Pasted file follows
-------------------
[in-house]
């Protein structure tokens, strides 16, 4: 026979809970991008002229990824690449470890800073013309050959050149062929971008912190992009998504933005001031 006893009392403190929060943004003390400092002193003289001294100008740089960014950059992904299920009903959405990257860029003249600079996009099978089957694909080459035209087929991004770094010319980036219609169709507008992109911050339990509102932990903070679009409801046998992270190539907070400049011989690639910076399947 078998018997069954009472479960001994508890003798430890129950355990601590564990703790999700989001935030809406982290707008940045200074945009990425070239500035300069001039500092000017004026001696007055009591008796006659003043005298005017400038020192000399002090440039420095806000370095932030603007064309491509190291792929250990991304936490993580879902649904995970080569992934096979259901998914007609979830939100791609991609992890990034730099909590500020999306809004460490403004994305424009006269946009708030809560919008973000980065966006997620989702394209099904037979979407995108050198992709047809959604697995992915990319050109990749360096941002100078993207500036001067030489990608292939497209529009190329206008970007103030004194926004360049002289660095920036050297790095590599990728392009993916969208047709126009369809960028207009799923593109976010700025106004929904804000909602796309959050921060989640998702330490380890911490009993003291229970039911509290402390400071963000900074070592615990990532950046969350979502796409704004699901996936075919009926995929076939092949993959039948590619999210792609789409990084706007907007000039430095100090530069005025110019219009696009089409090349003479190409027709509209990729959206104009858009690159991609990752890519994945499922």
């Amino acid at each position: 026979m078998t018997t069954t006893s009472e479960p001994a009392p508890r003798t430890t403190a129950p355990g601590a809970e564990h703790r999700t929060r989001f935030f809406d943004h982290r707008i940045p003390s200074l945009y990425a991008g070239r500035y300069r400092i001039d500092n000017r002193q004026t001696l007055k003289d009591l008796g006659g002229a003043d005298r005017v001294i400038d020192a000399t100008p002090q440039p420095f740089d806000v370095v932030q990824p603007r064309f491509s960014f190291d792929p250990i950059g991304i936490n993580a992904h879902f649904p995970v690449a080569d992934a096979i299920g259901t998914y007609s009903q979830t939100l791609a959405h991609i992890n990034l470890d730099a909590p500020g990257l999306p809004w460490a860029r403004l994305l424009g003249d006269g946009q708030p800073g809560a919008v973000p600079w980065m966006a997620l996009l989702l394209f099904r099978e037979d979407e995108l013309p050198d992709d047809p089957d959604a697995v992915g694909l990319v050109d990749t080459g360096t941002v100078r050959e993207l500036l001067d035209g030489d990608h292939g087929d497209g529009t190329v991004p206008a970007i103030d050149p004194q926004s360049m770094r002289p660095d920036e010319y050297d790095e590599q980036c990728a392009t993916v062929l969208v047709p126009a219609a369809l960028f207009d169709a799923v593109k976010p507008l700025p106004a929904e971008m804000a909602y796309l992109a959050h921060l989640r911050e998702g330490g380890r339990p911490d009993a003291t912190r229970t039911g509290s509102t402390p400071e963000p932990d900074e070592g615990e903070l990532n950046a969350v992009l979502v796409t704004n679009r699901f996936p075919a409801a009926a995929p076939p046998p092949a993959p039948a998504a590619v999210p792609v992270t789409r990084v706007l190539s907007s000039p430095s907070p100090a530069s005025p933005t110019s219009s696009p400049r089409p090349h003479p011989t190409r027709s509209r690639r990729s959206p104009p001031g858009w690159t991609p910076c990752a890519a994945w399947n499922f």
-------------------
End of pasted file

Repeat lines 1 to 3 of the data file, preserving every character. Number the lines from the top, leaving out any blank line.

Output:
[in-house]
């Protein structure tokens, strides 16, 4: 026979809970991008002229990824690449470890800073013309050959050149062929971008912190992009998504933005001031 006893009392403190929060943004003390400092002193003289001294100008740089960014950059992904299920009903959405990257860029003249600079996009099978089957694909080459035209087929991004770094010319980036219609169709507008992109911050339990509102932990903070679009409801046998992270190539907070400049011989690639910076399947 078998018997069954009472479960001994508890003798430890129950355990601590564990703790999700989001935030809406982290707008940045200074945009990425070239500035300069001039500092000017004026001696007055009591008796006659003043005298005017400038020192000399002090440039420095806000370095932030603007064309491509190291792929250990991304936490993580879902649904995970080569992934096979259901998914007609979830939100791609991609992890990034730099909590500020999306809004460490403004994305424009006269946009708030809560919008973000980065966006997620989702394209099904037979979407995108050198992709047809959604697995992915990319050109990749360096941002100078993207500036001067030489990608292939497209529009190329206008970007103030004194926004360049002289660095920036050297790095590599990728392009993916969208047709126009369809960028207009799923593109976010700025106004929904804000909602796309959050921060989640998702330490380890911490009993003291229970039911509290402390400071963000900074070592615990990532950046969350979502796409704004699901996936075919009926995929076939092949993959039948590619999210792609789409990084706007907007000039430095100090530069005025110019219009696009089409090349003479190409027709509209990729959206104009858009690159991609990752890519994945499922």
């Amino acid at each position: 026979m078998t018997t069954t006893s009472e479960p001994a009392p508890r003798t430890t403190a129950p355990g601590a809970e564990h703790r999700t929060r989001f935030f809406d943004h982290r707008i940045p003390s200074l945009y990425a991008g070239r500035y300069r400092i001039d500092n000017r002193q004026t001696l007055k003289d009591l008796g006659g002229a003043d005298r005017v001294i400038d020192a000399t100008p002090q440039p420095f740089d806000v370095v932030q990824p603007r064309f491509s960014f190291d792929p250990i950059g991304i936490n993580a992904h879902f649904p995970v690449a080569d992934a096979i299920g259901t998914y007609s009903q979830t939100l791609a959405h991609i992890n990034l470890d730099a909590p500020g990257l999306p809004w460490a860029r403004l994305l424009g003249d006269g946009q708030p800073g809560a919008v973000p600079w980065m966006a997620l996009l989702l394209f099904r099978e037979d979407e995108l013309p050198d992709d047809p089957d959604a697995v992915g694909l990319v050109d990749t080459g360096t941002v100078r050959e993207l500036l001067d035209g030489d990608h292939g087929d497209g529009t190329v991004p206008a970007i103030d050149p004194q926004s360049m770094r002289p660095d920036e010319y050297d790095e590599q980036c990728a392009t993916v062929l969208v047709p126009a219609a369809l960028f207009d169709a799923v593109k976010p507008l700025p106004a929904e971008m804000a909602y796309l992109a959050h921060l989640r911050e998702g330490g380890r339990p911490d009993a003291t912190r229970t039911g509290s509102t402390p400071e963000p932990d900074e070592g615990e903070l990532n950046a969350v992009l979502v796409t704004n679009r699901f996936p075919a409801a009926a995929p076939p046998p092949a993959p039948a998504a590619v999210p792609v992270t789409r990084v706007l190539s907007s000039p430095s907070p100090a530069s005025p933005t110019s219009s696009p400049r089409p090349h003479p011989t190409r027709s509209r690639r990729s959206p104009p001031g858009w690159t991609p910076c990752a890519a994945w399947n499922f």